Let’s look to the physiology of the human digestive system very quickly. We start in a pretty acidic stomach. Stomach acid helps to break down cell walls and to activate other enzymes called proteases used to help us digest proteins – mostly meat proteins. Then our diet enters a very long system – I am talking about 9 metres long, including about 7 metres of small intestine that is required to digest plant based material and absorb all of our nutrients. It is literally a long and winding road that is required to do that. This system is full of plenty of other enzymes and compounds to help digest all of the other components of your food – starches and plant cell walls included. Our system is pretty well designed to eat the omnivorous diet that many people maintain, or the plant-based diet that much of the inhabits of our planet consume.
Now, let’s look at what we have in our companion animals. We do start with that highly acidic stomach -full of acids and enzymes designed to digest animal products. But where do we go from there? The digestive system of a dog is about 4.5 metres and that of a cat is about 2 metres. The dogs’ system is better at breaking down plant materials – they have longer small intestine and more but limited enzymes to do so. Dogs are still generally considered carnivores but they have capability to function and survive on the omnivorous side – but more with plants and fruits – not starchy produce like wheat, soy, corn and limited ability for rice and potato. Cats on the other hand are obligate carnivores. Obligate – the root of OBLIGATION – to bind or compel, to restrict to a particular function.
Biochemically, dogs and cats function at a lower pH. This includes their urine. Lower pH means higher acidity. And more acid is reached by consuming a diet high in animal based proteins. You have probably heard something about “alkalizing” diets for humans – that humans should exist in a more alkaline or basic biochemical environment. That comes from a diet higher in plant based foods. That means we should have higher pH levels or more basic or alkaline bodies. What should we be eating to help extend our lives and thrive? We are told to eat from the outer rows of the grocery store – more fresh real food – fruits, vegetables, whole grains, in some cases lean meats.
Now, as much as I believe in the advancements in human medical science, I believe in the veterinary medical sciences – many of which have been developed as we have, fortunately or unfortunately, tested human medicines and medical products on animals. But similarly to the question that I asked regarding at what age should humans begin take advantage of the medical advancements in our healthcare system, what age should dogs and cats enter the veterinary system. Can we see dogs living 20 years? Can we see cats living 25+ years? It has happened. So at what age is PROPER nutrition not enough? Is it 14 years for a dog? Is it 16, 17, 18 years for a cat? Can we get them there with the PROPER diet that their bodies are designed for?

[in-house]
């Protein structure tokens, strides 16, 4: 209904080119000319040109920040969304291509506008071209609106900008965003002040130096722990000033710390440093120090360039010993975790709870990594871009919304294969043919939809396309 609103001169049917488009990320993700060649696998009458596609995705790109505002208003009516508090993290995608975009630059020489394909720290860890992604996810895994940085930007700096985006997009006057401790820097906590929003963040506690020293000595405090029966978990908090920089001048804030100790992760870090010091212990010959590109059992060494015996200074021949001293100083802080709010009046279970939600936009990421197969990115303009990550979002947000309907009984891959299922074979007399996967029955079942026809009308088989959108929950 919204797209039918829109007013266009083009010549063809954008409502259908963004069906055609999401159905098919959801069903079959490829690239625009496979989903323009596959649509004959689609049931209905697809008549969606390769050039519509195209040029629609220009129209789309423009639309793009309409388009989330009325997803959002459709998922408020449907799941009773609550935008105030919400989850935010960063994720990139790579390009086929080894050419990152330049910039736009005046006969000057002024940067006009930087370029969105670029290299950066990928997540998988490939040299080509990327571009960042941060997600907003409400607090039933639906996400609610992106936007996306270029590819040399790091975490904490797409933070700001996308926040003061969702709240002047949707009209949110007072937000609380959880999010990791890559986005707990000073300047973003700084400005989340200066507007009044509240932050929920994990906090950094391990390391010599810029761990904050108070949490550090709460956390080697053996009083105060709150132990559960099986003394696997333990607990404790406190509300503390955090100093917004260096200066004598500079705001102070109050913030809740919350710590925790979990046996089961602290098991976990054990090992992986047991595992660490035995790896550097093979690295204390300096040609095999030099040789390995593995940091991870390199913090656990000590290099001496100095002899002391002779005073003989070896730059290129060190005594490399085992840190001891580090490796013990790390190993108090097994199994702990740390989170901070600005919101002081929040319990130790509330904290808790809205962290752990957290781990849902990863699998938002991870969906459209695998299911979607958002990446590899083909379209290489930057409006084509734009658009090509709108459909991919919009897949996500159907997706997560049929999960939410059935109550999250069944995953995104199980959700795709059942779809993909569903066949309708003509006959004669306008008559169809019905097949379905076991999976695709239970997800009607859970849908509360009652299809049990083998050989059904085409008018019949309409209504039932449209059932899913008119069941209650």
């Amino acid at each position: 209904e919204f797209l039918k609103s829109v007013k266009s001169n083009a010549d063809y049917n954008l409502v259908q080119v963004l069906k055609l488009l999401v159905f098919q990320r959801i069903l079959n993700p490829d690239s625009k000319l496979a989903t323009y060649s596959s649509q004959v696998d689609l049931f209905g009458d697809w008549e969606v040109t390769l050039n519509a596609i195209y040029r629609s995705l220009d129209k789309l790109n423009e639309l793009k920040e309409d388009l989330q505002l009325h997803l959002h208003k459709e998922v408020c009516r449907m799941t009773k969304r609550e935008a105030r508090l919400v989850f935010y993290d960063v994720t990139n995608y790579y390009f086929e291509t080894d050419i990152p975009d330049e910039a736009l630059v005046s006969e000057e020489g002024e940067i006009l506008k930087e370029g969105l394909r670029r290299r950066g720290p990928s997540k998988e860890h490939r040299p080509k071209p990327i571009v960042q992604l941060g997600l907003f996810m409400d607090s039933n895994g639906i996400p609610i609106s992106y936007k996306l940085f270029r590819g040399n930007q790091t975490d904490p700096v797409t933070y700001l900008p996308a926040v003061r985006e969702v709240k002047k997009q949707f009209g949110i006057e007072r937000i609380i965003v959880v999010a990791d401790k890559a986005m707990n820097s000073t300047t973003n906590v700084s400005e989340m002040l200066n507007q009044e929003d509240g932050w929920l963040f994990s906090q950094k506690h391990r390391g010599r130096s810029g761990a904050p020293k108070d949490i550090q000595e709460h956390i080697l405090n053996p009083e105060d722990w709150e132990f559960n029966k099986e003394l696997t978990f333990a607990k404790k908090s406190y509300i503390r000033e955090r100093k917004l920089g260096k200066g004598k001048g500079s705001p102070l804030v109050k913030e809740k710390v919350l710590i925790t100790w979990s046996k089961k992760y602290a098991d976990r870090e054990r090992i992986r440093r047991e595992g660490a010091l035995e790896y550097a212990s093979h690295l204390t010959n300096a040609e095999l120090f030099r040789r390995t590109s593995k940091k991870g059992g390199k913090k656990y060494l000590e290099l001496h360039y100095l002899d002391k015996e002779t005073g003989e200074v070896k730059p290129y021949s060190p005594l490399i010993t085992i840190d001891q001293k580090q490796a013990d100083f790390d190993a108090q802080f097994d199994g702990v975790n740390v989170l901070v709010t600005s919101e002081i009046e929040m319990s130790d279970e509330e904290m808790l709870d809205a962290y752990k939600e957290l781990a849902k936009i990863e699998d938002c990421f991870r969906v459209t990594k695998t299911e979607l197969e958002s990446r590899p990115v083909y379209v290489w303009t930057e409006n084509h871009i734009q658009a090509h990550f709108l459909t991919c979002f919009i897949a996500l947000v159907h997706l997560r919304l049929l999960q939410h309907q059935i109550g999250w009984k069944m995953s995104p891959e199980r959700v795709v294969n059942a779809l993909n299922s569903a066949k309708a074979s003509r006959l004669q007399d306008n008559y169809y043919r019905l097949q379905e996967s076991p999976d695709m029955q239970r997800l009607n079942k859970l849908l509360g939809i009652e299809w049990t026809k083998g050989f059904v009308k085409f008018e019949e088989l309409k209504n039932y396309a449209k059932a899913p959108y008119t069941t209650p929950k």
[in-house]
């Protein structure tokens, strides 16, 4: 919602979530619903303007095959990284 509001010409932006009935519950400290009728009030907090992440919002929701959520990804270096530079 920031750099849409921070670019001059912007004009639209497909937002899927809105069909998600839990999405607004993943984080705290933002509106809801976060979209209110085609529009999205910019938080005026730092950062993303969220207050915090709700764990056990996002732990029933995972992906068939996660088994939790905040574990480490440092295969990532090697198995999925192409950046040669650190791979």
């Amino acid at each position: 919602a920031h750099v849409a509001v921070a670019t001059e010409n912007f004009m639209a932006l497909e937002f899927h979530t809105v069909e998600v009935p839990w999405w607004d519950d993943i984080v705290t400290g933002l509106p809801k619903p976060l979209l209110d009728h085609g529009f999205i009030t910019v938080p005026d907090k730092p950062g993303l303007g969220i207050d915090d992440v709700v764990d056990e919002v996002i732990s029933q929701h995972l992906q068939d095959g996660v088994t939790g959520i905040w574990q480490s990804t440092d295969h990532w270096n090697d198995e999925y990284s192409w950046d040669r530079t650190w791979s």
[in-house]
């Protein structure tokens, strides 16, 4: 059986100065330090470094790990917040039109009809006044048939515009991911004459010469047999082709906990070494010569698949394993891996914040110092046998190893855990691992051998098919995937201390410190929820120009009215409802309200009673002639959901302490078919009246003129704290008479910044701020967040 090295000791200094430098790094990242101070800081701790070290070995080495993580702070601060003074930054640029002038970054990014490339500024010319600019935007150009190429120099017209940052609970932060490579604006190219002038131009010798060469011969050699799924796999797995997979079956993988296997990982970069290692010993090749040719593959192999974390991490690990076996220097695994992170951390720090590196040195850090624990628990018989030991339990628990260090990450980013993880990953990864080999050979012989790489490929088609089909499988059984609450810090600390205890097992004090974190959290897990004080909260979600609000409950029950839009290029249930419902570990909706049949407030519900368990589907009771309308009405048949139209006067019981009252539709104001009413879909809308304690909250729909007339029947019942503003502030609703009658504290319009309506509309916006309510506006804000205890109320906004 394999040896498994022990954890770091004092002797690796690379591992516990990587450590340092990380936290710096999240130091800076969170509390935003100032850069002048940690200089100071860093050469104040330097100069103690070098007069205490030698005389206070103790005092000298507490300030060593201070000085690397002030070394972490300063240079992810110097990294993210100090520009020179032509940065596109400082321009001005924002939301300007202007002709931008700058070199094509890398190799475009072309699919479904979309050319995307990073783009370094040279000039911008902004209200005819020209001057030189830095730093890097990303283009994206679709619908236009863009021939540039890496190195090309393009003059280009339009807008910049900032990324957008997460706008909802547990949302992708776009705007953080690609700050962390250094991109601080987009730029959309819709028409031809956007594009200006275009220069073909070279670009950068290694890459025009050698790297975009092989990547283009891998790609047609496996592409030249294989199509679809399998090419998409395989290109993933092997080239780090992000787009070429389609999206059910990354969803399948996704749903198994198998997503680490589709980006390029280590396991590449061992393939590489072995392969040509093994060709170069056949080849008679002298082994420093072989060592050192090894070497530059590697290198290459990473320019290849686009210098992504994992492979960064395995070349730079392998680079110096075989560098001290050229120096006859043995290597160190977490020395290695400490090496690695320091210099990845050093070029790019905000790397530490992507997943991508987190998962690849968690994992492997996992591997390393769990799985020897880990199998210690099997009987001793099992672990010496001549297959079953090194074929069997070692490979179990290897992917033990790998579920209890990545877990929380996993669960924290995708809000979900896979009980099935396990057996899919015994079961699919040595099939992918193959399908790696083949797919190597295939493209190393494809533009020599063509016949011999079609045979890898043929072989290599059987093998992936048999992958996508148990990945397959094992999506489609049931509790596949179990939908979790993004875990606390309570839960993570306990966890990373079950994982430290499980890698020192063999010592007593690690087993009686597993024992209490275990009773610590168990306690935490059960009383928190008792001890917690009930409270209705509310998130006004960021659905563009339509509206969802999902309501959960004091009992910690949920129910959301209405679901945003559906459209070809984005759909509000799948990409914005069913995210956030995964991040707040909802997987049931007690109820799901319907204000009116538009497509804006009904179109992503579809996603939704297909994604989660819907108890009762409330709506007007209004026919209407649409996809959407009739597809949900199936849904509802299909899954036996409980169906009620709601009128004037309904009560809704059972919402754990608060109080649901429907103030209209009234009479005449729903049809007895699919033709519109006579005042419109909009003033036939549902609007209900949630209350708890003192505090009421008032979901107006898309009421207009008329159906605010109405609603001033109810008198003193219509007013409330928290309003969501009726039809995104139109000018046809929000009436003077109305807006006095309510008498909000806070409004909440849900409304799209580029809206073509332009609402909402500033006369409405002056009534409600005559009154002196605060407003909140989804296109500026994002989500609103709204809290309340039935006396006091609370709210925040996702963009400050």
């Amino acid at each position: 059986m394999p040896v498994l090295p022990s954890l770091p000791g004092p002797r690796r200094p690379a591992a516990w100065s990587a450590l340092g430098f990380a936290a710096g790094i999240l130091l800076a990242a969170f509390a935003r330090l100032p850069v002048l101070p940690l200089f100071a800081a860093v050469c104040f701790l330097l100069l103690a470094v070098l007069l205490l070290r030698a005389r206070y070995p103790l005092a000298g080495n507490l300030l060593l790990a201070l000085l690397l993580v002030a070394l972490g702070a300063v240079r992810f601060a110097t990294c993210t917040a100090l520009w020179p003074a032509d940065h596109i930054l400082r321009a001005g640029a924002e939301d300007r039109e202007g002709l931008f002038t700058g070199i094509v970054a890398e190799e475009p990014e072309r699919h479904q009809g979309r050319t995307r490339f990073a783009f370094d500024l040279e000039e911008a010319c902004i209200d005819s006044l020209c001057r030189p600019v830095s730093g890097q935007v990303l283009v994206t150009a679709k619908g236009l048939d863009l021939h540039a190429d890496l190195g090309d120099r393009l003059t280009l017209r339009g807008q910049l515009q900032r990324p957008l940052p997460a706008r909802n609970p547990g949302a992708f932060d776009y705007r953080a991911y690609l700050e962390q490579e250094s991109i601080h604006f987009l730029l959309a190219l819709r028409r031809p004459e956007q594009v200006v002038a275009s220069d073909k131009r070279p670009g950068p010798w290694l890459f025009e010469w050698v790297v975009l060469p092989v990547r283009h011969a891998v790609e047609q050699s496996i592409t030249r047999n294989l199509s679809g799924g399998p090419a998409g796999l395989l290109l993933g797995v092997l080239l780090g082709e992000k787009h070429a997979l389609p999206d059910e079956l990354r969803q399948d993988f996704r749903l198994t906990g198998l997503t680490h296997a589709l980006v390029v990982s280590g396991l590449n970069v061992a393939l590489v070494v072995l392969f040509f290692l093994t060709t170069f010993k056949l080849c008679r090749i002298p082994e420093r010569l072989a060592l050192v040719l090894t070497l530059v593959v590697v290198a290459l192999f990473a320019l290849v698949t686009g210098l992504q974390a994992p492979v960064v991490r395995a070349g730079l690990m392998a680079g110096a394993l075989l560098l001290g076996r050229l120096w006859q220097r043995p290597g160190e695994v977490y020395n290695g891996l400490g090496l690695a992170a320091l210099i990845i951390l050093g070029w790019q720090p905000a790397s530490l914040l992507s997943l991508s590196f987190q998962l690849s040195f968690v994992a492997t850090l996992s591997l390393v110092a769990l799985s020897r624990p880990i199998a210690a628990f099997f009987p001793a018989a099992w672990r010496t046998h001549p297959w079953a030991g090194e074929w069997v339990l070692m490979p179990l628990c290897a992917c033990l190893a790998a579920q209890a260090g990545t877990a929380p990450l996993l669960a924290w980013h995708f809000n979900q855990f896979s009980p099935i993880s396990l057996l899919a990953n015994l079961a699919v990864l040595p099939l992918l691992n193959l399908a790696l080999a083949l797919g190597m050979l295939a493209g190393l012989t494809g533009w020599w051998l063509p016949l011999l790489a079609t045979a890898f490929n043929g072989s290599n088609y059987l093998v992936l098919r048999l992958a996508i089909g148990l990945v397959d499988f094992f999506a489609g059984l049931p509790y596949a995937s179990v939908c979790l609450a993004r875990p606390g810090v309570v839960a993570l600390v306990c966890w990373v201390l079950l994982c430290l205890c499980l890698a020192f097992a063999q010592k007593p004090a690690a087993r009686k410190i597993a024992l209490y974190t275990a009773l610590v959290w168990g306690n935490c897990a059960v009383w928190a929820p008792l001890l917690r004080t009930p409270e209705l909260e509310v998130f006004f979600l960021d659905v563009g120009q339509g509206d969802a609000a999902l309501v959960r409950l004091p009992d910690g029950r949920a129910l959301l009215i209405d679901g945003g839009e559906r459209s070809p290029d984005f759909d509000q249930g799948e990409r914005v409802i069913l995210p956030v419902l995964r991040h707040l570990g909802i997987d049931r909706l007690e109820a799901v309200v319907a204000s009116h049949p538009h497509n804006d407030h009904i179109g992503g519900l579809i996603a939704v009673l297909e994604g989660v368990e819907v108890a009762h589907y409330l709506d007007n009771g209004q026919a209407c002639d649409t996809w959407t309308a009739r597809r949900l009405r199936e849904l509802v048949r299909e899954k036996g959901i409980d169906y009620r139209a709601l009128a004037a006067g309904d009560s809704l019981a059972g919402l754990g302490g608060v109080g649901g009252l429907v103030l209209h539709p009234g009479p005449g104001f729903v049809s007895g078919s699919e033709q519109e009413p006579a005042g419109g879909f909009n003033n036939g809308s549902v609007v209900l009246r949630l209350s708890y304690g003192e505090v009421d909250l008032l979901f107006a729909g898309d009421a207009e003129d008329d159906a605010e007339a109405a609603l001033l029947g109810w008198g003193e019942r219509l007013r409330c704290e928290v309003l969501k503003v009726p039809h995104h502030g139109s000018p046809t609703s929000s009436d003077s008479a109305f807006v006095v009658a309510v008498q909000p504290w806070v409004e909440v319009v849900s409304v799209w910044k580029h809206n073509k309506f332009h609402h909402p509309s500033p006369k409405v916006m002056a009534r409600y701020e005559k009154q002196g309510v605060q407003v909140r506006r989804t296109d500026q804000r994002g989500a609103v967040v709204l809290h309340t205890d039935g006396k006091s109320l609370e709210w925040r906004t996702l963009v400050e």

If we are being told to eat more whole, real fresh foods, should our companion animals also not eat the same? Does that seem like too obvious a question? What do the vast majority of dogs and cats eat? You know the answer – processed, cooked, sometimes nutritionally void kibbles and canned foods, where nutrition must be added in the form of human made synthetic ingredients . Now wait a second. Doesn’t this sound just like the processed packaged fast foods that we, as humans, started to fall into in the 60s and 70s for convenience? And where have we come? Full circle back to unprocessed, whole real foods. So, what does our discussion regarding dog and cat anatomy, physiology and biochemistry tell us they should be eating? A few thousand years of domestication has not caused any evolutionary changes to the point where dogs and cats should eat anything other than – RAW animal flesh, fat, organs and bones. And in the case of dogs – some limited plant materials – fruit, vegetables and botanicals (like grasses and maybe roots). Why do we continue to feed them the highly processed, nutritionally void kibbles? Is it “medicine” in a bag? Is it for our convenience? If we believe that eating healthy whole foods can help us stave off the healthcare system then should we not believe that we can do that for our animal companions as well?
The conclusion seems pretty clear…dogs and cats should eat what they have eaten for 10’s of thousands of years. That includes a real, whole food diet – ideally in a raw format. Think about it. This is the truth being discussed.
Pets have added years to our lives, now it is time we add some to theirs!
by Andrew Outinen, Co-Owner of Tail Blazers in Etobicoke, Ontario
After a twenty year career in human healthcare, Andrew made the big decision to bring his knowledge and experience together with his love for furbabies and open this health food store for pets in Etobicoke. Jenny is currently staying with her healthcare job, but she definitely helps out in the back-office whenever she can. Their three cats – 15 year old Ozzy (ginger short hair) and 8 year old bonded “sisters” Jasmine (white and grey tabby) and Jasper (Russian Blue) have become much healthier on a diet of Tail Blazers’ exceptional kibble, pouched wet foods, and supplements. We and our team are here to consult with you and find the best combination of diet, treats and supplements to help ensure that you add more years to your pet’s life!